Greater subsidies aren’t enough: Lowering the complexity of enrollment is needed to bring more and healthier people into the market
The Affordable Care Act, popularly known as Obamacare, aimed to reduce the high number of uninsured Americans by making medical insurance coverage cheaper and more available. And it did, bringing the number of uninsured Americans down from roughly 47 million in 2010 to close to 27 million in recent years.
That’s still a lot of people lacking health insurance, however.
And there are lots of reasons for that, including repeated efforts to repeal or gut the law. But Obamacare’s foes aren’t the only problem. In the state marketplaces, set up by the law to provide insurance to those shut out of the regular private market, participation remains low, even though federal subsidies can cover a large portion of the cost of premiums.
The low take-up rate is a problem because a smaller insurance pool is likely to contain more sick people who need a lot more medical care than a large pool would, and that leads to higher premiums for everyone in the pool. To hold costs in check and prevent a rush to the exits, marketplaces need to get more people, especially the relatively healthy ones, to sign up.
One solution is to offer more premium subsidies, further lowering the cost of health coverage for lower-income individuals. But “frictions” may also matter for enrollment — for example, complexity of learning about one’s coverage options and subsidies, and the hassle costs of enrolling. A working paper shows how important these frictions are, and offers a solution: reduce the frictions through simple interventions, such as providing targeted information and reminders to enroll.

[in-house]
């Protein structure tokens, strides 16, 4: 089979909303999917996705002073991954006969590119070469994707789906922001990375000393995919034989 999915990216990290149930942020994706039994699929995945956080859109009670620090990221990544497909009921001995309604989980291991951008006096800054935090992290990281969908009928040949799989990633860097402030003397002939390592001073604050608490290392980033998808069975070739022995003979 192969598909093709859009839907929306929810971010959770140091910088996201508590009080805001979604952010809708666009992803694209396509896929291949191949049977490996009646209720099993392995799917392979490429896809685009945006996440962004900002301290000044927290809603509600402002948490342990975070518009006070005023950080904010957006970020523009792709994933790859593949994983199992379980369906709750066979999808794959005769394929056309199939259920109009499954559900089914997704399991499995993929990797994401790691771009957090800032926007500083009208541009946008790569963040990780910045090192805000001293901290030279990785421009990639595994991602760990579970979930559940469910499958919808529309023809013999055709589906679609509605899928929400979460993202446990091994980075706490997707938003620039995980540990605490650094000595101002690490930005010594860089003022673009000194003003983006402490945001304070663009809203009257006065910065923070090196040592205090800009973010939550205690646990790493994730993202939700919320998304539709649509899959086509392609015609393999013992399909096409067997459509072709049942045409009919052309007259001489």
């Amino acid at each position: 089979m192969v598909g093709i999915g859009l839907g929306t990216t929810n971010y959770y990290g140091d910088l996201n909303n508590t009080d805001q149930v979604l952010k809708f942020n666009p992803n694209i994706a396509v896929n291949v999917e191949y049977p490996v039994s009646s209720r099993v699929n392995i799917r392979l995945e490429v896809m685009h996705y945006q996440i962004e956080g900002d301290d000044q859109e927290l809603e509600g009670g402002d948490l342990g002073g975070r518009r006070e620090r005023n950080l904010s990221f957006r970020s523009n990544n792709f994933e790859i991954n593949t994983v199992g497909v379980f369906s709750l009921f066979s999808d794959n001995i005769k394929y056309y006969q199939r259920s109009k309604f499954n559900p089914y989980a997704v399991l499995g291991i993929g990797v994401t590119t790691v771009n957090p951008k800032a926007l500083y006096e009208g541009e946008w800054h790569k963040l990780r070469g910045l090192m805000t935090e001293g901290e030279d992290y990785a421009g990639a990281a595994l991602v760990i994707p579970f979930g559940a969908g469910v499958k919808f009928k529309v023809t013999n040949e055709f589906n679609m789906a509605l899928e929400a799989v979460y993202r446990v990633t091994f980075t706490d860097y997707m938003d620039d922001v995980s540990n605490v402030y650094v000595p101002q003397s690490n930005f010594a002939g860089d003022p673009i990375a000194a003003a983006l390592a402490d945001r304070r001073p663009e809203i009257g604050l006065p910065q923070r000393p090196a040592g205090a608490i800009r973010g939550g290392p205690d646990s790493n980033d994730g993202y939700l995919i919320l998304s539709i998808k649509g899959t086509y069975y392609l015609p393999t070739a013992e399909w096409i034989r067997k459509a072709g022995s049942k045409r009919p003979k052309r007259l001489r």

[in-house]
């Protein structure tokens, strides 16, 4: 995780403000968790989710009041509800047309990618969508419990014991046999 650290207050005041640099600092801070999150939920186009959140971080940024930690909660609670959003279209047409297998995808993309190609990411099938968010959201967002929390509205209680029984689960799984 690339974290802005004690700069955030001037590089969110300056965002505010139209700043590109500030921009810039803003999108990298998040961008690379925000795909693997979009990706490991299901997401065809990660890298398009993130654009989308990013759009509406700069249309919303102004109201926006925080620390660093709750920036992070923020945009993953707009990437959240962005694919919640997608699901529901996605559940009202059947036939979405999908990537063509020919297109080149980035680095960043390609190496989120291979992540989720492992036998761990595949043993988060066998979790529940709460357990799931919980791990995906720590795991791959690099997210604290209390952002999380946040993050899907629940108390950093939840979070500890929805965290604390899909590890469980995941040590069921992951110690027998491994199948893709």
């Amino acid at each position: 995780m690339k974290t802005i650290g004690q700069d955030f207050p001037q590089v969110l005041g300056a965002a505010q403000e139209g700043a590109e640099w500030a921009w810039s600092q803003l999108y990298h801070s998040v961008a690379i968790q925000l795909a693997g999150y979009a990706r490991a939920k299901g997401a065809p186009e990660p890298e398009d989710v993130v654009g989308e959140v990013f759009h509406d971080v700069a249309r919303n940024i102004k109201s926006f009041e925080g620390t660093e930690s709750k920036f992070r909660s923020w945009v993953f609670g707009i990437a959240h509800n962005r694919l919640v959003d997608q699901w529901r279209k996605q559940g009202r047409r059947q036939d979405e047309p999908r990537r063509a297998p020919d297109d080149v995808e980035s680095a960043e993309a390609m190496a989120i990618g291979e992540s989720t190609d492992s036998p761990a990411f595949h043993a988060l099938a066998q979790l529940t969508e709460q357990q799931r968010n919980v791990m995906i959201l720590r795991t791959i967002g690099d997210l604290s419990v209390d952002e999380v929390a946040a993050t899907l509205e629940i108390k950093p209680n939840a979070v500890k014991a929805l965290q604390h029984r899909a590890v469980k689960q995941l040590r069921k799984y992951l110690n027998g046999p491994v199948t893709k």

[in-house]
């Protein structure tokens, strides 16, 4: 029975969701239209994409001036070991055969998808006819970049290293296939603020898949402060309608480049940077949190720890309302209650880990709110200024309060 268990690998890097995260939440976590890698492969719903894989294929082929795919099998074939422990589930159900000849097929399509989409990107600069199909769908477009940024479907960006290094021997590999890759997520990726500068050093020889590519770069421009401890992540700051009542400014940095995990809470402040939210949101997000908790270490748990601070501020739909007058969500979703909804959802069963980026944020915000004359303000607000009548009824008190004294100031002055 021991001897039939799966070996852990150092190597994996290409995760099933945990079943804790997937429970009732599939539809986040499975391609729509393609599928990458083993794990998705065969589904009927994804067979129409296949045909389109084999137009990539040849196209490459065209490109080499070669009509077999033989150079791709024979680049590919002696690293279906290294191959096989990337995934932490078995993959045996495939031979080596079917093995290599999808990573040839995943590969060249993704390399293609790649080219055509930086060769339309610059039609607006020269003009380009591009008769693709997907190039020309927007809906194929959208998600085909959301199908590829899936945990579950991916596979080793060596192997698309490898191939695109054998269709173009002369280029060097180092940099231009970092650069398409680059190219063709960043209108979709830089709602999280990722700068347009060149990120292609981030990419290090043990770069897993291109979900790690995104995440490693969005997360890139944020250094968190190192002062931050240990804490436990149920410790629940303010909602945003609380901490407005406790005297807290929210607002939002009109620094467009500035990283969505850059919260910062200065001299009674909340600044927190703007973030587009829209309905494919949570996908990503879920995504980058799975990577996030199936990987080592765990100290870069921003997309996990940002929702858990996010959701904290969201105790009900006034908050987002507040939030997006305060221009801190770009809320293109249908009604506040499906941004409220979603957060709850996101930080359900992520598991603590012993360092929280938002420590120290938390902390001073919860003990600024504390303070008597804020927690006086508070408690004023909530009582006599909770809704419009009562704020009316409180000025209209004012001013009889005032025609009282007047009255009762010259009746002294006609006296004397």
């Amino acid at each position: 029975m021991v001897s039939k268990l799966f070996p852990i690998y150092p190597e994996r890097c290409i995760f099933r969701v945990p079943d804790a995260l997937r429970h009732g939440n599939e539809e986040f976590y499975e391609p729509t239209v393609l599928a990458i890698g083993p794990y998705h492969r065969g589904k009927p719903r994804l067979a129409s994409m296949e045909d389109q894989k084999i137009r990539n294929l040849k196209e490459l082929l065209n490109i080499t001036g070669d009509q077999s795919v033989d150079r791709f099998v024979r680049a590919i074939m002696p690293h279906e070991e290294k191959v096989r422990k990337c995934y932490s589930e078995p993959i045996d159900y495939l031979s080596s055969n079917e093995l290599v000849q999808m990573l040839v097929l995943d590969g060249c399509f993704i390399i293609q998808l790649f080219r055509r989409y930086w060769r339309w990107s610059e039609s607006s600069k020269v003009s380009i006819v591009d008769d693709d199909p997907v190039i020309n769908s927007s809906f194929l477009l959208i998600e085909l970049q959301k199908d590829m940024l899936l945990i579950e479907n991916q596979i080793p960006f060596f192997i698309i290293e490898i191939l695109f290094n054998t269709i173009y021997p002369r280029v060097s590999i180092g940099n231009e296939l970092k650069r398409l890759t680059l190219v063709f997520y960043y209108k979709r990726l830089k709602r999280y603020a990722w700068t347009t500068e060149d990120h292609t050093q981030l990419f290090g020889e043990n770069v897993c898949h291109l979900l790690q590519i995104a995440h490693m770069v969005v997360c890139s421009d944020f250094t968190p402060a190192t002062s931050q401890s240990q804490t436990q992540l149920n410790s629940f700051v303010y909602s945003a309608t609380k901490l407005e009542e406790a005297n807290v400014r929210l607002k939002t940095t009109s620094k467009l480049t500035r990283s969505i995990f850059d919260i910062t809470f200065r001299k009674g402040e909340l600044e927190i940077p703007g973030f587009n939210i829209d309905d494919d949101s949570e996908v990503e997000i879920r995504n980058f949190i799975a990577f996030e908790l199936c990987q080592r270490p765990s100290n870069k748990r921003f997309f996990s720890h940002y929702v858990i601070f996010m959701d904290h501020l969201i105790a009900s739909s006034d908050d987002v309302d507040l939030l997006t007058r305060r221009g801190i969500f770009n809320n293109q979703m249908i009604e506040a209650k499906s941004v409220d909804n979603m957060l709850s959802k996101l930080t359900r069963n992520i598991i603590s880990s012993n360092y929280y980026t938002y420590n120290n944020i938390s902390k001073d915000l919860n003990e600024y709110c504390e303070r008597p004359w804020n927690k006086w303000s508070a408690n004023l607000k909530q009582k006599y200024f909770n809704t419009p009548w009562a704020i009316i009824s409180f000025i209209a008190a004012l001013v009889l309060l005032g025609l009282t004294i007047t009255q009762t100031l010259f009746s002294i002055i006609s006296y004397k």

The research — by UCLA’s Richard Domurat, a recent Ph.D. graduate in economics; Isaac Menashe, associate director of policy evaluation at the Covered California marketplace; and UCLA Anderson’s Wesley Yin — revealed evidence that such simple interventions can be enough to lower the behavioral frictions of searching and signing up for health insurance, resulting in markedly higher enrollment.
What’s more, the authors find that new enrollees are much healthier than people already in the marketplace, so their simple interventions lowered risk to insurers, putting downward pressure on premiums.
“Pairing subsidies with efforts to inform consumers and to simplify enrollment may increase enrollment more than through subsidies alone,” the authors write. Their findings suggest that more concerted interventions that target these same frictions — such as more aggressive outreach, a simpler sign-up process and the use of auto-enrollment — could dramatically increase enrollment while lowering premiums and public subsidy spending.